Junior Guillaume Dadey expressed some concern about eventually entering the job market as an international student.

“I think definitely a disadvantage, what I’ve heard from other [international] students who have graduated, it seems easier to get a job over here if you have American citizenship. I feel like every company wants to give its own people jobs first before worrying about everybody else,” Dadey said.

While Addo Yobo shared Dadey’s feelings about preference being shown to domestic candidates, but also said that his experience as an international student would be an asset.

“Definitely it makes me open, and generally it makes an international student open, to being able to go and live somewhere else and work cause I’m living somewhere else and going to school,” Addo Yobo said.

At the same time Addo Yobo said, “I like the working environment here better, I think I’m comfortable here and at the same time I see my future here.”

Opoku thinks that the experience he gets in the US will be invaluable for him, though he eventually sees himself moving back to Ghana.

“One of the main reasons I do want to stay here for at least the short term is because for my major going back to Ghana might not pay me as much and also it might not be too helpful for me if I don’t build enough experience in the workforce before going back home,” Opoku said.

Opoku said that he expects some difficulties in gaining employment but is confident as a STEM student. As far as companies shying away from international students, he believes that there are companies that will be doing just the opposite as well.

“It’s not all negative because some companies actually want to represent different cultures and people from different parts of the world in their companies and that is why some people actually pay for the H1B,” Opoku said.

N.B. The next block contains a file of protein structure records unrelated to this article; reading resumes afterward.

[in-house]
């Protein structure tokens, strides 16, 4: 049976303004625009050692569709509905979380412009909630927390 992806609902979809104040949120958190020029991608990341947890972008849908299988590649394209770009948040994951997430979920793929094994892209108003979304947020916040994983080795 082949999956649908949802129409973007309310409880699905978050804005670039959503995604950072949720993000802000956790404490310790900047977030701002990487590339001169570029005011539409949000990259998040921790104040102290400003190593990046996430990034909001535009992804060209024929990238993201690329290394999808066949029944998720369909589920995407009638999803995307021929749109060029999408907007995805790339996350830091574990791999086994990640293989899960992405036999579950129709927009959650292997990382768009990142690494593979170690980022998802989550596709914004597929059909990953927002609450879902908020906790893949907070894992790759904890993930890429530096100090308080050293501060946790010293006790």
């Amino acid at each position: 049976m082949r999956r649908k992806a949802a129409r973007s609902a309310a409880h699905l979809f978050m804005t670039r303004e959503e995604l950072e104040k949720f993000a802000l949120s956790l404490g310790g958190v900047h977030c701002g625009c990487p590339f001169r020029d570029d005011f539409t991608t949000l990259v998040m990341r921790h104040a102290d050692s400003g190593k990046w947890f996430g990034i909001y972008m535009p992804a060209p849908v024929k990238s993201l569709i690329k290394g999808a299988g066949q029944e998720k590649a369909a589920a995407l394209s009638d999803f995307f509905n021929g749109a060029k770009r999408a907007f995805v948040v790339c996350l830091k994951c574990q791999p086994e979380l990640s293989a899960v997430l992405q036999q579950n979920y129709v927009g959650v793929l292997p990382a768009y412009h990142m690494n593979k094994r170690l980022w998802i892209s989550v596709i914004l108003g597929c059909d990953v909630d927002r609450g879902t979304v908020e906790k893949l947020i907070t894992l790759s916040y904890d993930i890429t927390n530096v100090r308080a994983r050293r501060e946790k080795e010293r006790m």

“If you are well rounded, have lived in different parts of the world, and are doing very well academically your chances of getting an H1B are very high.”



Tags:  graduates international STEM United States

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Julian Boireau
Julian Boireau is a senior majoring in international relations and minoring in French. This is his fourth year working for TKS, having served as co-news editor during his sophomore and junior years. He has been involved in journalism for seven years, serving as opinions editor of the newspaper and editor-in-chief of the literary magazine at Palisades Charter High School in Los Angeles, California. In September 2012, Julian received press credentials to attend the annual meeting of the Clinton Global Initiative in New York City, where he reported on remarks by President Barack Obama and GOP presidential candidate Mitt Romney. He is also the recipient of back-to-back first place awards from the Illinois College Press Association for front page layout.